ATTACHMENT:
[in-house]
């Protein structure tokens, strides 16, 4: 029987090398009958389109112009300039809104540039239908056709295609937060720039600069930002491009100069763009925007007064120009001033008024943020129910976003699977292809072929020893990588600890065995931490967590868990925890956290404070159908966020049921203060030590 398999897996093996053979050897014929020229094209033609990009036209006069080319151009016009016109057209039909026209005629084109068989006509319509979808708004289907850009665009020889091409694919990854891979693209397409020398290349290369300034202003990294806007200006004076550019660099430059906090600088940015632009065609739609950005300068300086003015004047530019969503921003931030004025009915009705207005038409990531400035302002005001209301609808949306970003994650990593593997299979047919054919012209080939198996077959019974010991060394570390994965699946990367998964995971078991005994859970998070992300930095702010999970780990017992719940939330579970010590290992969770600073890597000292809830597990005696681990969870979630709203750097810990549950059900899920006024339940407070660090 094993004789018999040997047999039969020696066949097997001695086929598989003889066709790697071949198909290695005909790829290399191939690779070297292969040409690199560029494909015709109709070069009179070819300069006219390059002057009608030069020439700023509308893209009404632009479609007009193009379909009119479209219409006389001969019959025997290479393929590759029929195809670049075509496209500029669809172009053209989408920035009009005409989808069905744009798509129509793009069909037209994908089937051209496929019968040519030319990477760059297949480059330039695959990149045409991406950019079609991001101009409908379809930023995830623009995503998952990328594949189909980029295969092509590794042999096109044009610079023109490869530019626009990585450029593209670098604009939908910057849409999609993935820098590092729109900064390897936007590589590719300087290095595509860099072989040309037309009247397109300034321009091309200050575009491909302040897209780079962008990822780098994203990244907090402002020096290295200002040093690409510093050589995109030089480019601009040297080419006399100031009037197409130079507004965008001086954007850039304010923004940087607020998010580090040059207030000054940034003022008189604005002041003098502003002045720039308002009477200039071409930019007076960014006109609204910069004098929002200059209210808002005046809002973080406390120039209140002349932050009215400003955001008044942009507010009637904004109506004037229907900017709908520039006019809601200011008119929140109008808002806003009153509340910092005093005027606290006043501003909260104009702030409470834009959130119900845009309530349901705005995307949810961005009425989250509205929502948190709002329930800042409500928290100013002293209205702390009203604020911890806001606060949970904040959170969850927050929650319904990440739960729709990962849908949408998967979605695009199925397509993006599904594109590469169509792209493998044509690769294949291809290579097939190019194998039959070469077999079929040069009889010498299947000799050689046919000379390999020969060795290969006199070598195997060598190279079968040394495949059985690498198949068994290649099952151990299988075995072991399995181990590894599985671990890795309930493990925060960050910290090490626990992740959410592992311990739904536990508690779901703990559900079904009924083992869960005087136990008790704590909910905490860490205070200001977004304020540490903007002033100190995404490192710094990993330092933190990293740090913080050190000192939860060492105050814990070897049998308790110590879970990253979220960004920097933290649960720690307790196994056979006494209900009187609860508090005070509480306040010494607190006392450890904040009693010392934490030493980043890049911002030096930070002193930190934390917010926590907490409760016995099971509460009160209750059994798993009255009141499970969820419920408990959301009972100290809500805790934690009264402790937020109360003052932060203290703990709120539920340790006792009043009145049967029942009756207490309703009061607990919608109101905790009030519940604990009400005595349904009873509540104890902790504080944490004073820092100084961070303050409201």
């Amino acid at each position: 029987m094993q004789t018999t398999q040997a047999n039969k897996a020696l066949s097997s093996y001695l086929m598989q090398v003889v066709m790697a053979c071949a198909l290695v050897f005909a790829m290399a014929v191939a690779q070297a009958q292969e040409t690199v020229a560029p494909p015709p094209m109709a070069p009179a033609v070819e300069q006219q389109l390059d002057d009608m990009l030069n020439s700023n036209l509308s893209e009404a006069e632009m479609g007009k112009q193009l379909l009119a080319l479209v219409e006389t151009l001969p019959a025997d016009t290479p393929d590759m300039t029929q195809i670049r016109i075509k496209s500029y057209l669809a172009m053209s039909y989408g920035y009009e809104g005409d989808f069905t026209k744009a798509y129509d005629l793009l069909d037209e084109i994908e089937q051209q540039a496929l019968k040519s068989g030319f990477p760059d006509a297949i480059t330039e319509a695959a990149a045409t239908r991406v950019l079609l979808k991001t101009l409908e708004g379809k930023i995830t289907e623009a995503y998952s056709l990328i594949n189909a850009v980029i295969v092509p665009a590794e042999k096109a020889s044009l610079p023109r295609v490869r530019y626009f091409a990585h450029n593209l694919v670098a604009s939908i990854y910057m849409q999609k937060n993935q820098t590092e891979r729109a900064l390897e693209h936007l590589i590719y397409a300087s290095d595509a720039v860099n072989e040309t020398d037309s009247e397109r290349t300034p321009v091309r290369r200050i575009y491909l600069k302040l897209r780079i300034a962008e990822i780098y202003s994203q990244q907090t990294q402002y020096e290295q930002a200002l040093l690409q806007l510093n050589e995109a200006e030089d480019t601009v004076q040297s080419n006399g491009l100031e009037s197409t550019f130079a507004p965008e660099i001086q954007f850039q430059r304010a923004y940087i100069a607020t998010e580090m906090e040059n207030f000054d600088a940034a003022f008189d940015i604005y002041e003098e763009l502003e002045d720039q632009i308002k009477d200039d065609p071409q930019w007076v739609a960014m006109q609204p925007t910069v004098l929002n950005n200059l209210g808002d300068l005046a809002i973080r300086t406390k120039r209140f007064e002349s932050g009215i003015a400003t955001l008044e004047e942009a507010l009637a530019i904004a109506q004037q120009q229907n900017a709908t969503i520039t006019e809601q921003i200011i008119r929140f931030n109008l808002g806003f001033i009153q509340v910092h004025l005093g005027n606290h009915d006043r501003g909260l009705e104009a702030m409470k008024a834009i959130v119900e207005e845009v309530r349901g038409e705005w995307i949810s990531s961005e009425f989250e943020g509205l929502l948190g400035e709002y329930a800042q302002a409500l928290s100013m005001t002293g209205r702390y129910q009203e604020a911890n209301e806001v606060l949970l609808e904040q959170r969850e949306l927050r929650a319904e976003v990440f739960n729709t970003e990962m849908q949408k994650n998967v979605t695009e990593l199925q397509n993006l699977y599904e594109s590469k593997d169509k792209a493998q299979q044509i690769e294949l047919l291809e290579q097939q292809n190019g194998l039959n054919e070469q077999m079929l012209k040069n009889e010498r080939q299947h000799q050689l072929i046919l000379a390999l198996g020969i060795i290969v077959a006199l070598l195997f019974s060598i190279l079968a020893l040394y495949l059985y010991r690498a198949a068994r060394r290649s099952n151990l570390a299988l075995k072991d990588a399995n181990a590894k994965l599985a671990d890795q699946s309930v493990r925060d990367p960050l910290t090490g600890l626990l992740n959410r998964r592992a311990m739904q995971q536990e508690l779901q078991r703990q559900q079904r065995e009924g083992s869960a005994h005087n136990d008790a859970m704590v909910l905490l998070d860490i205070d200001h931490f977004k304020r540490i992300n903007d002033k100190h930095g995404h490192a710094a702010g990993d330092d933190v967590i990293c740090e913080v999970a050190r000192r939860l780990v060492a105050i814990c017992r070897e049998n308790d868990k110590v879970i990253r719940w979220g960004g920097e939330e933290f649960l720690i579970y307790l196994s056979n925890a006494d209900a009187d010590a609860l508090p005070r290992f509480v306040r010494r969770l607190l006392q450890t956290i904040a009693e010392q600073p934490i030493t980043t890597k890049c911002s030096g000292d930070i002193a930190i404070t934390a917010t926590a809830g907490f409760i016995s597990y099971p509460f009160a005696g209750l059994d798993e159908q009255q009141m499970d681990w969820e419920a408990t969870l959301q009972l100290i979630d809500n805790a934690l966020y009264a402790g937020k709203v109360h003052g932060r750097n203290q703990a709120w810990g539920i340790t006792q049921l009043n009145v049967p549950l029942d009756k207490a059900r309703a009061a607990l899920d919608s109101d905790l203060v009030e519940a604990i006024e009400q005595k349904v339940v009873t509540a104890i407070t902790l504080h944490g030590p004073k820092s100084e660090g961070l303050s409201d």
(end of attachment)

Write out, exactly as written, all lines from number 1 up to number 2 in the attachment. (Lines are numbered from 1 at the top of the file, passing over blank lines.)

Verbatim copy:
[in-house]
């Protein structure tokens, strides 16, 4: 029987090398009958389109112009300039809104540039239908056709295609937060720039600069930002491009100069763009925007007064120009001033008024943020129910976003699977292809072929020893990588600890065995931490967590868990925890956290404070159908966020049921203060030590 398999897996093996053979050897014929020229094209033609990009036209006069080319151009016009016109057209039909026209005629084109068989006509319509979808708004289907850009665009020889091409694919990854891979693209397409020398290349290369300034202003990294806007200006004076550019660099430059906090600088940015632009065609739609950005300068300086003015004047530019969503921003931030004025009915009705207005038409990531400035302002005001209301609808949306970003994650990593593997299979047919054919012209080939198996077959019974010991060394570390994965699946990367998964995971078991005994859970998070992300930095702010999970780990017992719940939330579970010590290992969770600073890597000292809830597990005696681990969870979630709203750097810990549950059900899920006024339940407070660090 094993004789018999040997047999039969020696066949097997001695086929598989003889066709790697071949198909290695005909790829290399191939690779070297292969040409690199560029494909015709109709070069009179070819300069006219390059002057009608030069020439700023509308893209009404632009479609007009193009379909009119479209219409006389001969019959025997290479393929590759029929195809670049075509496209500029669809172009053209989408920035009009005409989808069905744009798509129509793009069909037209994908089937051209496929019968040519030319990477760059297949480059330039695959990149045409991406950019079609991001101009409908379809930023995830623009995503998952990328594949189909980029295969092509590794042999096109044009610079023109490869530019626009990585450029593209670098604009939908910057849409999609993935820098590092729109900064390897936007590589590719300087290095595509860099072989040309037309009247397109300034321009091309200050575009491909302040897209780079962008990822780098994203990244907090402002020096290295200002040093690409510093050589995109030089480019601009040297080419006399100031009037197409130079507004965008001086954007850039304010923004940087607020998010580090040059207030000054940034003022008189604005002041003098502003002045720039308002009477200039071409930019007076960014006109609204910069004098929002200059209210808002005046809002973080406390120039209140002349932050009215400003955001008044942009507010009637904004109506004037229907900017709908520039006019809601200011008119929140109008808002806003009153509340910092005093005027606290006043501003909260104009702030409470834009959130119900845009309530349901705005995307949810961005009425989250509205929502948190709002329930800042409500928290100013002293209205702390009203604020911890806001606060949970904040959170969850927050929650319904990440739960729709990962849908949408998967979605695009199925397509993006599904594109590469169509792209493998044509690769294949291809290579097939190019194998039959070469077999079929040069009889010498299947000799050689046919000379390999020969060795290969006199070598195997060598190279079968040394495949059985690498198949068994290649099952151990299988075995072991399995181990590894599985671990890795309930493990925060960050910290090490626990992740959410592992311990739904536990508690779901703990559900079904009924083992869960005087136990008790704590909910905490860490205070200001977004304020540490903007002033100190995404490192710094990993330092933190990293740090913080050190000192939860060492105050814990070897049998308790110590879970990253979220960004920097933290649960720690307790196994056979006494209900009187609860508090005070509480306040010494607190006392450890904040009693010392934490030493980043890049911002030096930070002193930190934390917010926590907490409760016995099971509460009160209750059994798993009255009141499970969820419920408990959301009972100290809500805790934690009264402790937020109360003052932060203290703990709120539920340790006792009043009145049967029942009756207490309703009061607990919608109101905790009030519940604990009400005595349904009873509540104890902790504080944490004073820092100084961070303050409201």